Imagine watching the sunset melt into the teeming jungle from atop the mighty ruins of Tikal, kayaking through the blue waters of Lake Atitlán, helping Mayan families with critical community service, and examining the market in Chichicastenango. You can do all of this and more in Guatemala. From the archaic, colonial streets of Antigua to the towering volcanoes near the capital city, Guatemala is a traveler’s paradise and is an obvious choice for students interested in learning Spanish through meaningful community service. Walking Tree is excited about the rich culture and natural beauty Guatemala has to offer, and we hope to see you there this coming summer.

Tuition, Dates, and Itineraries



Surrounded by three towering volcanoes, Antigua is a grid of cobblestone streets and pastel facades that obscure a wealth of cafes, hotels, language schools, restaurants, and local craft stores. From modern shops with colorful storefronts to indigenous women selling goods in the streets, you will see many sides of Guatemala in Antigua. We will explore the city, complete an exciting photographic scavenger hunt, take dance classes, and climb volcanoes and more.


We will spend the majority of our time in Guatemala in a small and friendly community in the stunning hills above Lake Atitlan. Students will live with Mayan families while improving their Spanish, learn the basics of K’iche’ and, most importantly, experience this colorful culture firsthand. Students will eat their meals with their “homestay” families and get the chance to perfect their tortilla making while dressing in traditional Mayan clothing. We understand the thought of living with another family can be intimidating, but we believe homestays are extremely rewarding. Students have the choice to be paired with other students or to stay on their own with a family. Walking Tree has carefully selected each host family to ensure a safe, nurturing, and enriching environment.

A highlight of our time in Guatemala will be working alongside a local non-profit Walking Tree helped to create. Our projects aim to benefit the community as a whole and will likely necessitate construction as well as other less labor-intensive skills. When not working on the community service projects, students can take Mayan cultural classes, spend free time with their families, practice Spanish, play soccer, make friends with local youth, and attend community gatherings.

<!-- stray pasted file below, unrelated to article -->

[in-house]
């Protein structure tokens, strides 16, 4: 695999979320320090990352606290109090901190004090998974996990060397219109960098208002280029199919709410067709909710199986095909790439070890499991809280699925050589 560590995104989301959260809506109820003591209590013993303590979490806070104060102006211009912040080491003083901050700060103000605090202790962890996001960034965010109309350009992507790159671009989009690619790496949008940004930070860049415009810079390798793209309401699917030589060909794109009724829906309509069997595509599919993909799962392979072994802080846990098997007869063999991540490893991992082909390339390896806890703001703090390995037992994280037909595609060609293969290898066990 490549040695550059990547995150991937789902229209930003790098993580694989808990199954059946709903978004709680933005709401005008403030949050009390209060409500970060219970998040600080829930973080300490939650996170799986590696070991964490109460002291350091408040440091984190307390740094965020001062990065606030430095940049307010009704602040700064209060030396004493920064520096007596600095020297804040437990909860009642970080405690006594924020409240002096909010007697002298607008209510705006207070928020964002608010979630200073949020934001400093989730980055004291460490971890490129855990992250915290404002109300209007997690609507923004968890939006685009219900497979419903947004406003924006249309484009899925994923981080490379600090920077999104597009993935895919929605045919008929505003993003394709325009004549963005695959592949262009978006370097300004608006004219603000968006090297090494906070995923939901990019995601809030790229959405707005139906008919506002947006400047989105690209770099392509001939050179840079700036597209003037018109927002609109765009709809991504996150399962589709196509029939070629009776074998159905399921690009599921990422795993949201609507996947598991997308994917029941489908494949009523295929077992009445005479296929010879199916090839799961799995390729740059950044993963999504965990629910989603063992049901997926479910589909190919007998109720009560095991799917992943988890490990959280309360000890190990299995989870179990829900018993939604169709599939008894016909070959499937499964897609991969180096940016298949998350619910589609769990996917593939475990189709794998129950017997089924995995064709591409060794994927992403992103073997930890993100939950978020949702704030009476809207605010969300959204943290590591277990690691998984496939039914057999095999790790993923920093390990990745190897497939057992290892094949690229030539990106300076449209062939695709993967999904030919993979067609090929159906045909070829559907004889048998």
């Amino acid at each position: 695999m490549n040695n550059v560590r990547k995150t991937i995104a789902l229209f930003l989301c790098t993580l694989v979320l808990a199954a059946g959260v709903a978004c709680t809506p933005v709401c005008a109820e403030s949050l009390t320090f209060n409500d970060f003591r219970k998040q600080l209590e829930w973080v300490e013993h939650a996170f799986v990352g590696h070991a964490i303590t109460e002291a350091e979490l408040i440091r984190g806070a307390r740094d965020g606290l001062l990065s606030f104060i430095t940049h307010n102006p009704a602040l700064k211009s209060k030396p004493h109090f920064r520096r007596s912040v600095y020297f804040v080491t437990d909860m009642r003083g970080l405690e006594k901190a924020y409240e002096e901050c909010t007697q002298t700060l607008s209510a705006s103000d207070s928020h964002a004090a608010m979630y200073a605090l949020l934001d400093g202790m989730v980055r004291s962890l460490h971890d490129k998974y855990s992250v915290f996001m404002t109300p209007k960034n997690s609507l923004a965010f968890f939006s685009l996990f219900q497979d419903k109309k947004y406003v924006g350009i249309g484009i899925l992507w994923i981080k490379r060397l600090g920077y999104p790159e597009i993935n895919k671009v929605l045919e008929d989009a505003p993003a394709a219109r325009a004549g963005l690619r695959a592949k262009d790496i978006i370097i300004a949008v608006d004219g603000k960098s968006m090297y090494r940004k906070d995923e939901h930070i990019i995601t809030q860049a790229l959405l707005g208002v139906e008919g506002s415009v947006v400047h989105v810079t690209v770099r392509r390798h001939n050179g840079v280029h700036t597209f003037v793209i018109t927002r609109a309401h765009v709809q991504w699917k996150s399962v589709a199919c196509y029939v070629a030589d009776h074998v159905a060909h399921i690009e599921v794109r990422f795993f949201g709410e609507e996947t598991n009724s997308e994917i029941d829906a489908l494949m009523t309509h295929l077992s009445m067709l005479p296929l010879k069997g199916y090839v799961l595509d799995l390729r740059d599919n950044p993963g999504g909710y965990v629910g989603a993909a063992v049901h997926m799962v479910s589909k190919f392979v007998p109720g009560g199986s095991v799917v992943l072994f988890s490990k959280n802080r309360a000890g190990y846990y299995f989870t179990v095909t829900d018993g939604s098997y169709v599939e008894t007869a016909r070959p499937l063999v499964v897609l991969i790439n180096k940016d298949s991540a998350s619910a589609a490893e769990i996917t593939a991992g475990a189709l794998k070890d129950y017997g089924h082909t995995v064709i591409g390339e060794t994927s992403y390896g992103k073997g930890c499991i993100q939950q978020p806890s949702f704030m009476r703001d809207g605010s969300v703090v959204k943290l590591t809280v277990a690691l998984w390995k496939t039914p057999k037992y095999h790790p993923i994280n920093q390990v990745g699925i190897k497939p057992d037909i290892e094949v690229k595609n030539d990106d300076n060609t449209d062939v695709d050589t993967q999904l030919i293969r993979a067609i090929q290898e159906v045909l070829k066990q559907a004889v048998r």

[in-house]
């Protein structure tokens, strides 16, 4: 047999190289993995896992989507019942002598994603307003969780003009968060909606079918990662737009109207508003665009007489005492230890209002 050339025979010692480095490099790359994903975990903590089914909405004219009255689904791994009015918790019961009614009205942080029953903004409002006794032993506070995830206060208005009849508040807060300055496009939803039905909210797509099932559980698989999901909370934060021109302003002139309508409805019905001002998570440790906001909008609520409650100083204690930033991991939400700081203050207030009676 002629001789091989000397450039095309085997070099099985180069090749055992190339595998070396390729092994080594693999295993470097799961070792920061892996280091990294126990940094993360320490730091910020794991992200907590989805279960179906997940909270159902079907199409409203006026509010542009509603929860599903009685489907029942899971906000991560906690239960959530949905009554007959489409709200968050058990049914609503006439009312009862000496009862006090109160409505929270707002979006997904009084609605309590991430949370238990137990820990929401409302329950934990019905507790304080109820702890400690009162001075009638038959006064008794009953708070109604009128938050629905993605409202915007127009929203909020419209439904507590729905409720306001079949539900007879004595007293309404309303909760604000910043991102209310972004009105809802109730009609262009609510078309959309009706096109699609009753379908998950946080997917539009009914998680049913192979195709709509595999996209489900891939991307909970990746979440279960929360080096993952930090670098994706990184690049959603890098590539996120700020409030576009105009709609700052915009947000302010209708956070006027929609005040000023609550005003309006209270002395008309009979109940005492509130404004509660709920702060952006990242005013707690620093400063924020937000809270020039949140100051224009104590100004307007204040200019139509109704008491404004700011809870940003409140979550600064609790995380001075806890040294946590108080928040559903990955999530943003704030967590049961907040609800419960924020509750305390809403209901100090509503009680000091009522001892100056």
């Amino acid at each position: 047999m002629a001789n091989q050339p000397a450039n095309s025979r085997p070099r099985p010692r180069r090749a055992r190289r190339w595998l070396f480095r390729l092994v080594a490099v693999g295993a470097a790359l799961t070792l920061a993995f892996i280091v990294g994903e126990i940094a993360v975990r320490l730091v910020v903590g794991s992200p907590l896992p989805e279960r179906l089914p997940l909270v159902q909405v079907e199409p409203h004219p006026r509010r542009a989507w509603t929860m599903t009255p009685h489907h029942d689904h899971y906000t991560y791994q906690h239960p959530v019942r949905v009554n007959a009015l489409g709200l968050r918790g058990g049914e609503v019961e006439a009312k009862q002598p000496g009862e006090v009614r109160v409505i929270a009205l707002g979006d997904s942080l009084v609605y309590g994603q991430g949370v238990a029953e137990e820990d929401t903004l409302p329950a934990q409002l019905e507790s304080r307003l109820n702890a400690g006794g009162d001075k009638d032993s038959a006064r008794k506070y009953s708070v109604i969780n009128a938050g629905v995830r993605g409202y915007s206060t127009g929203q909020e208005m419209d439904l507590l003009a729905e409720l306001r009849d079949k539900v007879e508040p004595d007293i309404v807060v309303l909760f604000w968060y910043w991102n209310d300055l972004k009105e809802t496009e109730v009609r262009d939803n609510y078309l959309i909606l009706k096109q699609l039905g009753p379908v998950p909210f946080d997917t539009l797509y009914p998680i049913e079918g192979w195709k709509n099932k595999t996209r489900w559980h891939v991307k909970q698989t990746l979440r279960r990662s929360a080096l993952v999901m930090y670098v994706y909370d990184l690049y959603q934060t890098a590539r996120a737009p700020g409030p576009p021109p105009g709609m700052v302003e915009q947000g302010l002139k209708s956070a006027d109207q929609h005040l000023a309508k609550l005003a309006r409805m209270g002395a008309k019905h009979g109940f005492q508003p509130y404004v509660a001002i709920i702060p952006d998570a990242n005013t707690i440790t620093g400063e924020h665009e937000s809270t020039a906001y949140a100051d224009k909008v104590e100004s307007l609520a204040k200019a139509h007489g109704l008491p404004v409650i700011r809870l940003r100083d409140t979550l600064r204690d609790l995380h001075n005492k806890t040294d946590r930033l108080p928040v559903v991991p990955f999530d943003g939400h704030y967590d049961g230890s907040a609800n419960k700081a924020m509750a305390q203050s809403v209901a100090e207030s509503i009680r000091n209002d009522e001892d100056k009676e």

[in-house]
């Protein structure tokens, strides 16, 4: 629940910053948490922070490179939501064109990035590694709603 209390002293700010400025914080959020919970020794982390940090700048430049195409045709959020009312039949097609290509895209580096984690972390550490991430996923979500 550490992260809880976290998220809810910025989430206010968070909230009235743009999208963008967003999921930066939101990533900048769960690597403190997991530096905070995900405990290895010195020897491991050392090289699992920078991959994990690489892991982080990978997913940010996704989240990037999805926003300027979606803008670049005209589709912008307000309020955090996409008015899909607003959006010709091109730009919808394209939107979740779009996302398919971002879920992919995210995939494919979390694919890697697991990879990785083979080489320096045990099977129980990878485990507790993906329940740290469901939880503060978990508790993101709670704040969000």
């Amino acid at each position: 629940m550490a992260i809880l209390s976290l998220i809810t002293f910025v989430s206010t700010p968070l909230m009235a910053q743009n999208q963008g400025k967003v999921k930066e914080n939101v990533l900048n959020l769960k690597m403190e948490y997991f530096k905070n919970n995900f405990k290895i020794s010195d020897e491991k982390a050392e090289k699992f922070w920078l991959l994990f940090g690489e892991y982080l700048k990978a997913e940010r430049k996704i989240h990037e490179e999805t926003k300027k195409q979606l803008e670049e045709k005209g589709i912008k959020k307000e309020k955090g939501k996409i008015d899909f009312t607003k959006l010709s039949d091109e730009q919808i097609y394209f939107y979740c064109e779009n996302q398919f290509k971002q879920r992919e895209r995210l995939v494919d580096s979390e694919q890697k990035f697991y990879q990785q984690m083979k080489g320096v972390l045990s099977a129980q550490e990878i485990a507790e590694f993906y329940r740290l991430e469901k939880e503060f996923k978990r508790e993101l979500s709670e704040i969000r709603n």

A contender for one of the natural Seven Wonders of the World, Lake Atitlán is a longtime highlight of travel in Central America. The sheer beauty of the ultra-blue water set against the towering volcanoes surrounding the lake arrests visitors’ attention. Small villages dot the lake, offering endless opportunity for exploration. Hiking, swimming, and kayaking are wonderful pastimes, along with relaxing in the comforts of our impressive hotel.


Generally, Chichicastenango is a sleepy, quiet town devoid of tourism, content to only enjoy the great views of the surrounding highlands. This calm is shattered twice a week as one of Guatemala’s best markets comes to life. Every Sunday and Thursday, merchants, tourists, photographers, and local Mayans take to the streets in a near sensory overload of colors, sounds, smells, and crowds. With some savvy, as well as tactful, negotiations conducted in Spanish, most people leave here with fond memories and souvenirs to take home.


As the trees clear and Tikal’s principal temple emerges from the jungle at a towering 180 feet, the grandiosity of this mega-city built around 700 AD becomes obvious. Once seeing the city, it is easy to imagine Mayan priests honoring their gods or women going about their daily chores in one of the many market squares. Tikal perseveres as the most impressive Mayan archaeology site. Our group will spend time in one of the world’s most biodiverse jungles exploring ancient ruins, visiting a wild animal refuge, and taking boat rides through the tropical landscape.